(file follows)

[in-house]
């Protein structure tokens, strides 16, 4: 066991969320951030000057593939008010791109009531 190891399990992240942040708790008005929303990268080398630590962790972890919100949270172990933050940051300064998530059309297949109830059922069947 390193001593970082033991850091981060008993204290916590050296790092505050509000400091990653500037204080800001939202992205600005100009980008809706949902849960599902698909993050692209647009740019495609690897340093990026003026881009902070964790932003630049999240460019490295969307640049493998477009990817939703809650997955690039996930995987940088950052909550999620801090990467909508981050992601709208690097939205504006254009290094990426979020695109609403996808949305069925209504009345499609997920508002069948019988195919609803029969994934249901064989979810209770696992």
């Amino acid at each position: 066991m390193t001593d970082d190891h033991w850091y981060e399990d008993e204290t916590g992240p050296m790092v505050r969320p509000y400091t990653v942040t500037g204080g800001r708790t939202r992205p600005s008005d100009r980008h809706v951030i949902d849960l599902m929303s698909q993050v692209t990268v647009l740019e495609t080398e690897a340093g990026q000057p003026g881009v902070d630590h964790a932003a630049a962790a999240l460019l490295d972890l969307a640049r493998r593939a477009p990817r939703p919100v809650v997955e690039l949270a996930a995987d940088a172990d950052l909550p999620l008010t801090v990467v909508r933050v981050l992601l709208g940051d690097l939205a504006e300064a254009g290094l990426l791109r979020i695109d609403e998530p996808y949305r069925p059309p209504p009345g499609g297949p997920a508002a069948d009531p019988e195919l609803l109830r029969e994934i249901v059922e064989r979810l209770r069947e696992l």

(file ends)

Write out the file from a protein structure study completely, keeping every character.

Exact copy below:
[in-house]
């Protein structure tokens, strides 16, 4: 066991969320951030000057593939008010791109009531 190891399990992240942040708790008005929303990268080398630590962790972890919100949270172990933050940051300064998530059309297949109830059922069947 390193001593970082033991850091981060008993204290916590050296790092505050509000400091990653500037204080800001939202992205600005100009980008809706949902849960599902698909993050692209647009740019495609690897340093990026003026881009902070964790932003630049999240460019490295969307640049493998477009990817939703809650997955690039996930995987940088950052909550999620801090990467909508981050992601709208690097939205504006254009290094990426979020695109609403996808949305069925209504009345499609997920508002069948019988195919609803029969994934249901064989979810209770696992």
């Amino acid at each position: 066991m390193t001593d970082d190891h033991w850091y981060e399990d008993e204290t916590g992240p050296m790092v505050r969320p509000y400091t990653v942040t500037g204080g800001r708790t939202r992205p600005s008005d100009r980008h809706v951030i949902d849960l599902m929303s698909q993050v692209t990268v647009l740019e495609t080398e690897a340093g990026q000057p003026g881009v902070d630590h964790a932003a630049a962790a999240l460019l490295d972890l969307a640049r493998r593939a477009p990817r939703p919100v809650v997955e690039l949270a996930a995987d940088a172990d950052l909550p999620l008010t801090v990467v909508r933050v981050l992601l709208g940051d690097l939205a504006e300064a254009g290094l990426l791109r979020i695109d609403e998530p996808y949305r069925p059309p209504p009345g499609g297949p997920a508002a069948d009531p019988e195919l609803l109830r029969e994934i249901v059922e064989r979810l209770r069947e696992l």